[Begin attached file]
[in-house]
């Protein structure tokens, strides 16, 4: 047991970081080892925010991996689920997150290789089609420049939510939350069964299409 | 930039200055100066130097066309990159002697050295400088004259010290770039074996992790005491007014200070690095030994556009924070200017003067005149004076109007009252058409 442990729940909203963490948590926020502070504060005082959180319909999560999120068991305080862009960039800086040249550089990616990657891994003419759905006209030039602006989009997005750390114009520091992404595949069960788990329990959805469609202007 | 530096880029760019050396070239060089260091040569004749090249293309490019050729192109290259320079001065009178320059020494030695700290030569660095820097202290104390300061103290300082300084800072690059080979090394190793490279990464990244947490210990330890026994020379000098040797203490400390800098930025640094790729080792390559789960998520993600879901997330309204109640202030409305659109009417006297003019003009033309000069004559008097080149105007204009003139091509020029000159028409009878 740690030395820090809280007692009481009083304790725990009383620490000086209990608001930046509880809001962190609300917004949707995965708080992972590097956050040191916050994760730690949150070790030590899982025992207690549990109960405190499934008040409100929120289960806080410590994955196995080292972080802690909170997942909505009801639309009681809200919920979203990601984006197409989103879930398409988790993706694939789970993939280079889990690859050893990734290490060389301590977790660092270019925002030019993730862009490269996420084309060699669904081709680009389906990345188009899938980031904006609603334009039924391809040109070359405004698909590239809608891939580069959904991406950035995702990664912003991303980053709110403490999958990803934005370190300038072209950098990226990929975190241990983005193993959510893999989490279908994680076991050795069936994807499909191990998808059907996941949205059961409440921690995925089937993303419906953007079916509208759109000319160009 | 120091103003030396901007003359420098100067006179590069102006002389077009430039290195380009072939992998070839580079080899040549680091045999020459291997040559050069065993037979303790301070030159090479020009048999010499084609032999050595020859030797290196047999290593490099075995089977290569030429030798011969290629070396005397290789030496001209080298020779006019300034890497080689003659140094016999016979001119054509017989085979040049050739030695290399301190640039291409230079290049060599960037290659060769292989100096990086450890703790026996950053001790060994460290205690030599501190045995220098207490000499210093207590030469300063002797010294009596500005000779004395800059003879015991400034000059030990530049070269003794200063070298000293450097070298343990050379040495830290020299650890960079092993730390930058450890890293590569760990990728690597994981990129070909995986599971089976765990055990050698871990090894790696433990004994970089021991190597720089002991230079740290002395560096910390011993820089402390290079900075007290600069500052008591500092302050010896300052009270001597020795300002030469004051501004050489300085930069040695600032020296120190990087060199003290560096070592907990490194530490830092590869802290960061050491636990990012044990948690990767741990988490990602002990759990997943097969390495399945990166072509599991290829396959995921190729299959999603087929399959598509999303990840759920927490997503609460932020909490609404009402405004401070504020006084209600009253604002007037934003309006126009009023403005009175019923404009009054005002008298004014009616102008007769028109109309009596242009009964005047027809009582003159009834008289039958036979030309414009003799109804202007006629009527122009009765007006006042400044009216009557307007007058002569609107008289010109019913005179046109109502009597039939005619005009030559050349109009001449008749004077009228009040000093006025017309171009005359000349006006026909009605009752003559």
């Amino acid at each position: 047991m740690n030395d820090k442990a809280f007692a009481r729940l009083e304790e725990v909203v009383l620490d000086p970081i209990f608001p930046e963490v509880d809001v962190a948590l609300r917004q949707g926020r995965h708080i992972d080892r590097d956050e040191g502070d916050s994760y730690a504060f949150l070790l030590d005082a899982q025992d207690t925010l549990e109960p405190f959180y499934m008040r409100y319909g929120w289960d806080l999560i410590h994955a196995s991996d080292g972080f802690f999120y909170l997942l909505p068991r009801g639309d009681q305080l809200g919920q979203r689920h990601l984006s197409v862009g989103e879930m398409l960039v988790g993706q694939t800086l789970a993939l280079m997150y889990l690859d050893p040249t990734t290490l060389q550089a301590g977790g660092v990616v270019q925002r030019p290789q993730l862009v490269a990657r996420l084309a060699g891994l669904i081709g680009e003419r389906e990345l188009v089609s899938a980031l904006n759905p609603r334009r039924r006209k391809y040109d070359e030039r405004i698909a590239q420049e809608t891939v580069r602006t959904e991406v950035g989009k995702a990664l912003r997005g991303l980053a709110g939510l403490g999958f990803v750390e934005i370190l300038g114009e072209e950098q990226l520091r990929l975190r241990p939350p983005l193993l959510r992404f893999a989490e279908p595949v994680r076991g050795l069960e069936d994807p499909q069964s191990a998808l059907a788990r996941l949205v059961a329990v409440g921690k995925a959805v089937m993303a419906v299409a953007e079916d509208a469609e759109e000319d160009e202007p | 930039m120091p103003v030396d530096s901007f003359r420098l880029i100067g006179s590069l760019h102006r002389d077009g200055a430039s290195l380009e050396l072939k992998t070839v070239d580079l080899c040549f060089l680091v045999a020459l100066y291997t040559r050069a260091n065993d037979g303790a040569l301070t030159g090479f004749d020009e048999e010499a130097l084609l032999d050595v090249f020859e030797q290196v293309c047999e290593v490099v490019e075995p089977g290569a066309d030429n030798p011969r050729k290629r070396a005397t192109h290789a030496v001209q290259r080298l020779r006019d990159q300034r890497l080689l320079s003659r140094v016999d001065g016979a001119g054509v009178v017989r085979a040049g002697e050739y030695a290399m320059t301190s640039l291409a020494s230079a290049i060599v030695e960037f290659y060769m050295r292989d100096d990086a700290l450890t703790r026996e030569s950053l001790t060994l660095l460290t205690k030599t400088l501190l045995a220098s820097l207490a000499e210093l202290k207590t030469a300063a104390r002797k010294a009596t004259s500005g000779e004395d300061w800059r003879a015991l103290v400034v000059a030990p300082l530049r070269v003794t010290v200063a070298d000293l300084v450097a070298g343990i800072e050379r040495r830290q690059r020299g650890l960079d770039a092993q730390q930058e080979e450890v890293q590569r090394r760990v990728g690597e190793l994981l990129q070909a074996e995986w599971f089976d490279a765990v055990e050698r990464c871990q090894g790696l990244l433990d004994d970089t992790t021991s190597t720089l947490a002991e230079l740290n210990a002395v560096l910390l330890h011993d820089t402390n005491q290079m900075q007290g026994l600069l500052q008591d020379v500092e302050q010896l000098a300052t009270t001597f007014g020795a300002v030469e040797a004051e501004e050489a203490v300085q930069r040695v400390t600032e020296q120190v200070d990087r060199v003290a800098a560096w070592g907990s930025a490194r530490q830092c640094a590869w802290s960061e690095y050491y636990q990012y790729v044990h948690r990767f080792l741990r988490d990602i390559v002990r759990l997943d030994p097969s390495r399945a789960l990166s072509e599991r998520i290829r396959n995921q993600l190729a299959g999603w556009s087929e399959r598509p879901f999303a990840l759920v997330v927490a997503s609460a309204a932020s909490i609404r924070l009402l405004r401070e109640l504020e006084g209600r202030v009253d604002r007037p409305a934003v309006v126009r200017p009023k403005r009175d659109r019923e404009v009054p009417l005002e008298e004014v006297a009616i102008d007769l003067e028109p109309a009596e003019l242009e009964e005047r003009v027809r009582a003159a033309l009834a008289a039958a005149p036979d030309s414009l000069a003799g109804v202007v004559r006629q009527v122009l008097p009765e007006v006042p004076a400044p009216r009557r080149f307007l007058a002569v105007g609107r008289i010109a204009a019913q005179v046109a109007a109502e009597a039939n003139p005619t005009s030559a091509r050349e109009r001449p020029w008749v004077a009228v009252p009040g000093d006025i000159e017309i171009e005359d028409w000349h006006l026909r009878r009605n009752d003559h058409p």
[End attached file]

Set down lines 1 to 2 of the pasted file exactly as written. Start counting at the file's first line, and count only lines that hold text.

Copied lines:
[in-house]
């Protein structure tokens, strides 16, 4: 047991970081080892925010991996689920997150290789089609420049939510939350069964299409 | 930039200055100066130097066309990159002697050295400088004259010290770039074996992790005491007014200070690095030994556009924070200017003067005149004076109007009252058409 442990729940909203963490948590926020502070504060005082959180319909999560999120068991305080862009960039800086040249550089990616990657891994003419759905006209030039602006989009997005750390114009520091992404595949069960788990329990959805469609202007 | 530096880029760019050396070239060089260091040569004749090249293309490019050729192109290259320079001065009178320059020494030695700290030569660095820097202290104390300061103290300082300084800072690059080979090394190793490279990464990244947490210990330890026994020379000098040797203490400390800098930025640094790729080792390559789960998520993600879901997330309204109640202030409305659109009417006297003019003009033309000069004559008097080149105007204009003139091509020029000159028409009878 740690030395820090809280007692009481009083304790725990009383620490000086209990608001930046509880809001962190609300917004949707995965708080992972590097956050040191916050994760730690949150070790030590899982025992207690549990109960405190499934008040409100929120289960806080410590994955196995080292972080802690909170997942909505009801639309009681809200919920979203990601984006197409989103879930398409988790993706694939789970993939280079889990690859050893990734290490060389301590977790660092270019925002030019993730862009490269996420084309060699669904081709680009389906990345188009899938980031904006609603334009039924391809040109070359405004698909590239809608891939580069959904991406950035995702990664912003991303980053709110403490999958990803934005370190300038072209950098990226990929975190241990983005193993959510893999989490279908994680076991050795069936994807499909191990998808059907996941949205059961409440921690995925089937993303419906953007079916509208759109000319160009 | 120091103003030396901007003359420098100067006179590069102006002389077009430039290195380009072939992998070839580079080899040549680091045999020459291997040559050069065993037979303790301070030159090479020009048999010499084609032999050595020859030797290196047999290593490099075995089977290569030429030798011969290629070396005397290789030496001209080298020779006019300034890497080689003659140094016999016979001119054509017989085979040049050739030695290399301190640039291409230079290049060599960037290659060769292989100096990086450890703790026996950053001790060994460290205690030599501190045995220098207490000499210093207590030469300063002797010294009596500005000779004395800059003879015991400034000059030990530049070269003794200063070298000293450097070298343990050379040495830290020299650890960079092993730390930058450890890293590569760990990728690597994981990129070909995986599971089976765990055990050698871990090894790696433990004994970089021991190597720089002991230079740290002395560096910390011993820089402390290079900075007290600069500052008591500092302050010896300052009270001597020795300002030469004051501004050489300085930069040695600032020296120190990087060199003290560096070592907990490194530490830092590869802290960061050491636990990012044990948690990767741990988490990602002990759990997943097969390495399945990166072509599991290829396959995921190729299959999603087929399959598509999303990840759920927490997503609460932020909490609404009402405004401070504020006084209600009253604002007037934003309006126009009023403005009175019923404009009054005002008298004014009616102008007769028109109309009596242009009964005047027809009582003159009834008289039958036979030309414009003799109804202007006629009527122009009765007006006042400044009216009557307007007058002569609107008289010109019913005179046109109502009597039939005619005009030559050349109009001449008749004077009228009040000093006025017309171009005359000349006006026909009605009752003559």